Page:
News / USA

Gene-Modified Corn Designed to Resist Drought

Drought-Resistant GM Corn gets Mixed Reactionsi
|| 0:00:00
X
Steve Baragona
August 17, 2012 4:00 PM
Drought is parching the farm states of the American Midwest, and experts say intense droughts are becoming more likely with climate change. One company is fighting back using genetic engineering. Next season, Monsanto expects to be the first company on the market with genetically modified varieties of maize (called corn in the US) that are better able to handle the dry weather. But some critics say not to expect too much. VOA's Steve Baragona has a look from Nebraska.

Farm states of the American Midwest are parched, and experts say climate change makes intense droughts more likely.

SUTTON, Nebraska — Walking through Bruce Trautman's cornfields near drought-hit Sutton, Nebraska, you could walk right by Monsanto's genetically-modified, drought-tolerant varieties and not notice a difference.
 
With about a third less rainfall this season, the leaves are turning brown just like their conventional neighbors.
 
But Trautman peels back the husks to show ears of modified corn that look bigger, with more kernels than the others.
 
With a month or so to go before harvest, more hot, dry weather may still take its toll, but, Trautman says, "to see this much difference at this point in time is exceptional."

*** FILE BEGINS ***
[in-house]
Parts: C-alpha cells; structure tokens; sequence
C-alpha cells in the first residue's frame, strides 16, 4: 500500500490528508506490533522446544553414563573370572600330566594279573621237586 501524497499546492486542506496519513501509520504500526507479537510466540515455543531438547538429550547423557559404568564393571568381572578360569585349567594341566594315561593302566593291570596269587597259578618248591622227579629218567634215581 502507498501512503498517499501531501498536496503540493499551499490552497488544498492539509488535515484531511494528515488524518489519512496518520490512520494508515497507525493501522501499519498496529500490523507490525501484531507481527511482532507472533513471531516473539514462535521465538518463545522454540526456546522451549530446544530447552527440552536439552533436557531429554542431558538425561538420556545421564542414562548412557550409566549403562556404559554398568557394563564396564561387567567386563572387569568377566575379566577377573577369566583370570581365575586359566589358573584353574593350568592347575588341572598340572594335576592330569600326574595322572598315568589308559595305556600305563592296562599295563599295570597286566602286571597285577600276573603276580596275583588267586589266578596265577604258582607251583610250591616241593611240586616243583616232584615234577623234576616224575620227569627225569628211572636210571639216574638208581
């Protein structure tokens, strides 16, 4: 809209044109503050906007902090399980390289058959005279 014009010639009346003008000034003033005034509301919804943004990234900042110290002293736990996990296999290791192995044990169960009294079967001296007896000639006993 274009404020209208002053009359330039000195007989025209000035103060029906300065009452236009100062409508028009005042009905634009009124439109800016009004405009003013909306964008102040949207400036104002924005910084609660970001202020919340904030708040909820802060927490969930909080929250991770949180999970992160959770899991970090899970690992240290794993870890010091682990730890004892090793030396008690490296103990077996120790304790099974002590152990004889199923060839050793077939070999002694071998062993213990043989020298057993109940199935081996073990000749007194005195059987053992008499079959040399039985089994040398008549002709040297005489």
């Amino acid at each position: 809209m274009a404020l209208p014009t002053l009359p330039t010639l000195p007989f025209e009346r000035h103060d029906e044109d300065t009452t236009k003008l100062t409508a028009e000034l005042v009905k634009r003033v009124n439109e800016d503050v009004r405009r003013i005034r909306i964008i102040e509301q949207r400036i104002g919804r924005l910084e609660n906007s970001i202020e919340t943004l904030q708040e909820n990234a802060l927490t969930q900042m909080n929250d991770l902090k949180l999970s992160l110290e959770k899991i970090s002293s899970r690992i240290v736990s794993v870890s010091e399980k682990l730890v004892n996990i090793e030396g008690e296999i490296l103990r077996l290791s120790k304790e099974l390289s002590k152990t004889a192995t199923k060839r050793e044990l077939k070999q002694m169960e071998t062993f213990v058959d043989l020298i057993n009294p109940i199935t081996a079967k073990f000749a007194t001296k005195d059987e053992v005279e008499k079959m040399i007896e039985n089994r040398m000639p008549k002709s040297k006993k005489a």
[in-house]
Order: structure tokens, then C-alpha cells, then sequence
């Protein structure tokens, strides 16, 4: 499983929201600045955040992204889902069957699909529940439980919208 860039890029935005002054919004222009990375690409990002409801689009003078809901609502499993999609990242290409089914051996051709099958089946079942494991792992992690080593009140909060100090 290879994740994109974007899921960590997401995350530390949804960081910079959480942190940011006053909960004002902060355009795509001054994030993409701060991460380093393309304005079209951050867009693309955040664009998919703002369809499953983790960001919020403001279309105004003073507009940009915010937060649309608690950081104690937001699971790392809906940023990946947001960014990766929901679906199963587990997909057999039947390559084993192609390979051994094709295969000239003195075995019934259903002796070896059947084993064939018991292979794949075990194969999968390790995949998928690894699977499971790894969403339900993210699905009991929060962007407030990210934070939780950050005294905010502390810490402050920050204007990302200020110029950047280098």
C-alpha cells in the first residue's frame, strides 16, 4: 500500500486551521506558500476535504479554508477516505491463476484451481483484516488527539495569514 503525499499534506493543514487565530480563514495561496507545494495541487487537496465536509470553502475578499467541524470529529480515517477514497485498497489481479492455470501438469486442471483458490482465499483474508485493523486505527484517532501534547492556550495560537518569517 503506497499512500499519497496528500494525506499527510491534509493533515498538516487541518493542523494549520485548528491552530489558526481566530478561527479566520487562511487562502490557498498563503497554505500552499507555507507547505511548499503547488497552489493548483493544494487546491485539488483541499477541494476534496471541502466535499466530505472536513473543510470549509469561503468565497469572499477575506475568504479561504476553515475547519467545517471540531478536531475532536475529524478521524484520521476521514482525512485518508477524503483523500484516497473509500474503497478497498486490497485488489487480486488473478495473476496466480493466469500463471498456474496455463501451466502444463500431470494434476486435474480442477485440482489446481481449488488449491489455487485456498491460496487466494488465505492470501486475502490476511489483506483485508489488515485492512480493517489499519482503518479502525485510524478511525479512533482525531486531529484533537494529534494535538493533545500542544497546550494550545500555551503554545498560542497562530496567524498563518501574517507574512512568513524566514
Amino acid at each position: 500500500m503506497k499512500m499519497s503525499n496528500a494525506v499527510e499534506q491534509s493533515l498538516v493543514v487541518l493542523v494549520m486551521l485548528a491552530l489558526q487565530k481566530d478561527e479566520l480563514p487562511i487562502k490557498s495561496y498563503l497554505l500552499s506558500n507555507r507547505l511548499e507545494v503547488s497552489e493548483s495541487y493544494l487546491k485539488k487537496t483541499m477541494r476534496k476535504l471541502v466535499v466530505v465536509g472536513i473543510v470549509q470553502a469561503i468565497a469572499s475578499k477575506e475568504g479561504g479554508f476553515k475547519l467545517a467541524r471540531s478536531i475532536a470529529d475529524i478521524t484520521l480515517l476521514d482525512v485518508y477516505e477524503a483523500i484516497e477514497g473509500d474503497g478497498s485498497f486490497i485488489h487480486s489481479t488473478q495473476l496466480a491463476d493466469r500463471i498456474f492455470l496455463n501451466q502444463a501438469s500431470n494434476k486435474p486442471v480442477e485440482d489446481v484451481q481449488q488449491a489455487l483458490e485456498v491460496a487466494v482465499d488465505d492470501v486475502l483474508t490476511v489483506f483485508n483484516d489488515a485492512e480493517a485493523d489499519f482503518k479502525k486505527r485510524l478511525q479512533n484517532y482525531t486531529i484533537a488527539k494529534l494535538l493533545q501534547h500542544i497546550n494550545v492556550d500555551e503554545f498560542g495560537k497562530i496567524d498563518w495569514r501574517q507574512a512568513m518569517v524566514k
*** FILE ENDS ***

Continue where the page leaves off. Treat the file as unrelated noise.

Risk of drought growing
Bruce Trautman grows conventional and genetically modified drought-tolerant corn near Sutton, Nebraska, August 2012 (S. Baragona / VOA).Bruce Trautman grows conventional and genetically modified drought-tolerant corn near Sutton, Nebraska, August 2012 (S. Baragona / VOA).
x
Bruce Trautman grows conventional and genetically modified drought-tolerant corn near Sutton, Nebraska, August 2012 (S. Baragona / VOA).
Bruce Trautman grows conventional and genetically modified drought-tolerant corn near Sutton, Nebraska, August 2012 (S. Baragona / VOA).
While other researchers and companies are using conventional techniques to improve drought tolerance, Monsanto expects to be the first company on the market with genetically-modified varieties of corn better able to handle the dry weather.

This year's drought across the corn-growing region of the United States has been the worst in decades. But experts say intense droughts are becoming more likely worldwide with climate change.
 
Trautman is one of about 250 U.S. farmers field-testing Monsanto's new corn. The main difference, according to Monsanto's Mark Edge, comes down to one gene.
 
Cellular jam resistance
 
"The gene is actually found in soil bacteria," Edge says. "It's a common soil bacteria. And what it does for the bacteria is help it survive through that stress."
 
Added to the corn plant, the gene helps it through drought by keeping its cellular machinery from jamming. The strings of chemical code that carry instructions to the cell's protein-building machines can get tangled up under stress. Adding the bacterial gene helps keep those strings untangled and the machinery running smoothly.